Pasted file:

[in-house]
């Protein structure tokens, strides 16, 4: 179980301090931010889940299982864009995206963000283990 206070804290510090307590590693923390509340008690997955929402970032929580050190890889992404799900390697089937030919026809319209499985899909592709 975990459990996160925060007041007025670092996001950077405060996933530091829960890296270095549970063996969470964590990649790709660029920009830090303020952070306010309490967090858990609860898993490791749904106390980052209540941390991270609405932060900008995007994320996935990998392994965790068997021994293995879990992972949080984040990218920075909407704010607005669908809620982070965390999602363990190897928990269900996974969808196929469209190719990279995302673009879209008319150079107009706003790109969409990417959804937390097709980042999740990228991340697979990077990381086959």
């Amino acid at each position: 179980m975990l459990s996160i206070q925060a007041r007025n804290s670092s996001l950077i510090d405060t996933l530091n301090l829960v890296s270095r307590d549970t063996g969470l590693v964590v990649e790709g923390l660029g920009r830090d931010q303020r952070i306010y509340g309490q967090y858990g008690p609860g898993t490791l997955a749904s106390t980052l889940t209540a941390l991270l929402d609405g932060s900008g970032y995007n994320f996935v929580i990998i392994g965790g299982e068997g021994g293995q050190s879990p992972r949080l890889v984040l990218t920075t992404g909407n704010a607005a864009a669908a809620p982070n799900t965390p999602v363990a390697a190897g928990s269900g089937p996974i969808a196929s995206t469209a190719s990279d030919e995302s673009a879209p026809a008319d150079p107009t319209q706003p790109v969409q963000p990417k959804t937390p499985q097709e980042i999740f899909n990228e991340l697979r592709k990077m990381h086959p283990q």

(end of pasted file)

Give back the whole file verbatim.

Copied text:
[in-house]
């Protein structure tokens, strides 16, 4: 179980301090931010889940299982864009995206963000283990 206070804290510090307590590693923390509340008690997955929402970032929580050190890889992404799900390697089937030919026809319209499985899909592709 975990459990996160925060007041007025670092996001950077405060996933530091829960890296270095549970063996969470964590990649790709660029920009830090303020952070306010309490967090858990609860898993490791749904106390980052209540941390991270609405932060900008995007994320996935990998392994965790068997021994293995879990992972949080984040990218920075909407704010607005669908809620982070965390999602363990190897928990269900996974969808196929469209190719990279995302673009879209008319150079107009706003790109969409990417959804937390097709980042999740990228991340697979990077990381086959």
């Amino acid at each position: 179980m975990l459990s996160i206070q925060a007041r007025n804290s670092s996001l950077i510090d405060t996933l530091n301090l829960v890296s270095r307590d549970t063996g969470l590693v964590v990649e790709g923390l660029g920009r830090d931010q303020r952070i306010y509340g309490q967090y858990g008690p609860g898993t490791l997955a749904s106390t980052l889940t209540a941390l991270l929402d609405g932060s900008g970032y995007n994320f996935v929580i990998i392994g965790g299982e068997g021994g293995q050190s879990p992972r949080l890889v984040l990218t920075t992404g909407n704010a607005a864009a669908a809620p982070n799900t965390p999602v363990a390697a190897g928990s269900g089937p996974i969808a196929s995206t469209a190719s990279d030919e995302s673009a879209p026809a008319d150079p107009t319209q706003p790109v969409q963000p990417k959804t937390p499985q097709e980042i999740f899909n990228e991340l697979r592709k990077m990381h086959p283990q």